5 things that will make or break South Africa in the next few years

 ·5 May 2022

Credit rating agency Moody’s has forecast that South Africa’s economy will grow by about 1.5% over 2022-23, constrained by a rigid labour market, weakening competitiveness and decaying infrastructure.

The electricity sector poses the greatest risks to economic growth prospects, with generation capacity already insufficient to cover the economy’s needs, the group said in a research note on Wednesday (4 May).

“The current administration, which came into power in 2018, has introduced some measures to address structural growth constraints, but the latter remains a challenge. Socioeconomic pressures and institutional weaknesses also complicate the government’s efforts to introduce reforms. As a result, growth has continued to underperform other emerging market economies,” it said.

Moody’s noted that the longer-term growth outlook will depend on the extent to which the government is able to advance its sectoral reforms, especially those aimed at rehabilitating electricity capacity.

The group identified five key areas of concern and what the government needs to do to address these issues.

Land reform

  • Reform objective: Allow land restitution and redistribution, including through expropriation without compensation, but spare the economy by focusing on unexploited lands or unrightfully seized lands.
  • Credit view: Positive, because it supports social cohesion and growth. But until fully implemented in a way that ensures respect for the economic objectives, this is a source of uncertainty.
  • Progress: Initial public consultations closed. Expropriation Bill drafted and promulgated on 9 October 2020, mandating a compulsory, uniform expropriation process, just and equitable compensation and a possibility of non-compensation in specific cases.


  • Reform objective: Increase competition and remove barriers to entrants, especially in the services sectors (tourism, retail, financial services, network industries).
  • Credit view: Positive, but progress on reforms is difficult to track, both in terms of implementation and effectiveness.
  • Progress: General measures include a new competition bill (February 2019), modernisation of the foreign exchange control regulation (2020 budget), a new industrial master plan and an initiative to reduce the regulatory burden for SMEs, and increase access to financing. Sector-specific measures include an easing of the visa regime (e-Visas), the allocation of new spectrum licenses and measures to encourage competition in the retail sector.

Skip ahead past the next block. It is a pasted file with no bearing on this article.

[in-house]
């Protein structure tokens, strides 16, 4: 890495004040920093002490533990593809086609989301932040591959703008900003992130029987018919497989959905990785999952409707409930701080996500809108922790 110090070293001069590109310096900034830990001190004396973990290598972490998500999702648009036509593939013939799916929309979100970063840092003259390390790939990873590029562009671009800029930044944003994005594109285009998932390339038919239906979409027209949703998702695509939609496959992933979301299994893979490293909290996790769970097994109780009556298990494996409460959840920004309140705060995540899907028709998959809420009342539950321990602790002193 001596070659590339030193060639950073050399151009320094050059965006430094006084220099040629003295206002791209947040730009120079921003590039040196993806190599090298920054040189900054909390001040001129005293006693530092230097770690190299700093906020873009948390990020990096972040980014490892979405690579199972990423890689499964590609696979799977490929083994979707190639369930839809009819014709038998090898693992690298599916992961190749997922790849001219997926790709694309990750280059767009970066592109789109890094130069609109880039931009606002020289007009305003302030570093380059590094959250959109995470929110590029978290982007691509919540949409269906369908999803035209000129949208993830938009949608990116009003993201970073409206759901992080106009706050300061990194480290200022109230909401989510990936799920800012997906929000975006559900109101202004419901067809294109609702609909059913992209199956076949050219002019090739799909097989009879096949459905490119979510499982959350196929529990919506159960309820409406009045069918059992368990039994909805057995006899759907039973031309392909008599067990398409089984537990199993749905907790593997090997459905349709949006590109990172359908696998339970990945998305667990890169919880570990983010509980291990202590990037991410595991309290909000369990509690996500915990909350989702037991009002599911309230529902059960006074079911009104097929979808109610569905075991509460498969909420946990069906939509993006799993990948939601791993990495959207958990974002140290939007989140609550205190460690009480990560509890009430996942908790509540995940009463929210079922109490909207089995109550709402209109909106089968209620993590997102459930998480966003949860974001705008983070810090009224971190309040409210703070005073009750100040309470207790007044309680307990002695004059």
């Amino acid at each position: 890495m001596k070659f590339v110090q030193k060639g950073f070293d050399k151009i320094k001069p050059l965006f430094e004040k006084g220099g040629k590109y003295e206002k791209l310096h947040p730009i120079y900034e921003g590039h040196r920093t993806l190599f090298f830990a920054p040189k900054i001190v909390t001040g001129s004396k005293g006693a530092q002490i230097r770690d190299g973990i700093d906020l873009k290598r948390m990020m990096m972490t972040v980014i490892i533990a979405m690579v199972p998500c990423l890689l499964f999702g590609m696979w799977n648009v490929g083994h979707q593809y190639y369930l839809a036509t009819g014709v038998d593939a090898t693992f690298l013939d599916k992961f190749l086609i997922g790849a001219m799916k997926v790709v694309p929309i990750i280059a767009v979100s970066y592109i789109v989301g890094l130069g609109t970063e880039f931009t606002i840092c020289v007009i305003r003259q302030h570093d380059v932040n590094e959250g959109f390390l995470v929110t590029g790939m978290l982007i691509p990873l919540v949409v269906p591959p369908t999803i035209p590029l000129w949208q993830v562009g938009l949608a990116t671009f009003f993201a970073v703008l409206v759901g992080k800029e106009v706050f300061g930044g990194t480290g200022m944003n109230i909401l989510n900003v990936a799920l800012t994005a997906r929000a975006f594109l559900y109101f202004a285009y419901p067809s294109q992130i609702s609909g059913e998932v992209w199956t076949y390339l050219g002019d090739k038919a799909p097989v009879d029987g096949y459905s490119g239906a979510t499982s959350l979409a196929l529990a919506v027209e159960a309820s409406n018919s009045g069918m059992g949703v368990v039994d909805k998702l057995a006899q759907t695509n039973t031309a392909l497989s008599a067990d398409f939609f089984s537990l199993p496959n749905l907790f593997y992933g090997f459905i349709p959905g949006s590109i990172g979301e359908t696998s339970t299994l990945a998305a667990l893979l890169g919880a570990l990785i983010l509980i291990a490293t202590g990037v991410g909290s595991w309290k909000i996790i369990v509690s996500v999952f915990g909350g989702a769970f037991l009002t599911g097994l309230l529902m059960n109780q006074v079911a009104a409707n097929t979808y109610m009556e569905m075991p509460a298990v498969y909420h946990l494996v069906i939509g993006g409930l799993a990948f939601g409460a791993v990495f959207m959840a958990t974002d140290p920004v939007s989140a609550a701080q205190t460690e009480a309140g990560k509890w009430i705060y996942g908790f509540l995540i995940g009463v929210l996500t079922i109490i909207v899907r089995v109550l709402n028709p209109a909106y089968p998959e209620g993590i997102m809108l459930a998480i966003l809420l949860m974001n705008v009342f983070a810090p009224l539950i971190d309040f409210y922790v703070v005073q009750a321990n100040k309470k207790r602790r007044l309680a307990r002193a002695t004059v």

Labour market

  • Reform objective: Boost employment in the public sector and reduce skills mismatch by adapting education and training programmes.
  • Credit view: Measures not commensurate with the scale of the issue.
  • Progress: Initiatives remain very demand-driven and aspirational in terms of the number of jobs to create (e.g. via the creation of a jobs summit, tax incentives to high young professionals).


  • Reform objective: Unbundle Eskom, increase efficiency, shift toward greener energies, procure additional electricity capacity.
  • Credit view: Positive, as it would support growth and confidence, and reduce the government’s contingent liabilities.
  • Progress: Process ongoing. Transmission is due to be unbundled in 2022 as an initial step. Independent Power Producer framework completed.


  • Reform objective: New mining charter.
  • Credit view: Neutral, as it provides stability for the mining sector, but is not a game-changer.
  • Progress: Completed, but pending legal actions.


  • Reform objective: Boost confidence and improve efficiency in the public sector.
  • Credit view: Positive, although it will take time to yield results.
  • Progress: The Zondo Commission (the judicial commission of inquiry into allegations of state capture) has been dissolved. The Commission is in the process of publishing its findings in a three-part report. No individual has been convicted.

Read: Ratings agency delivers inflation warning for South Africa

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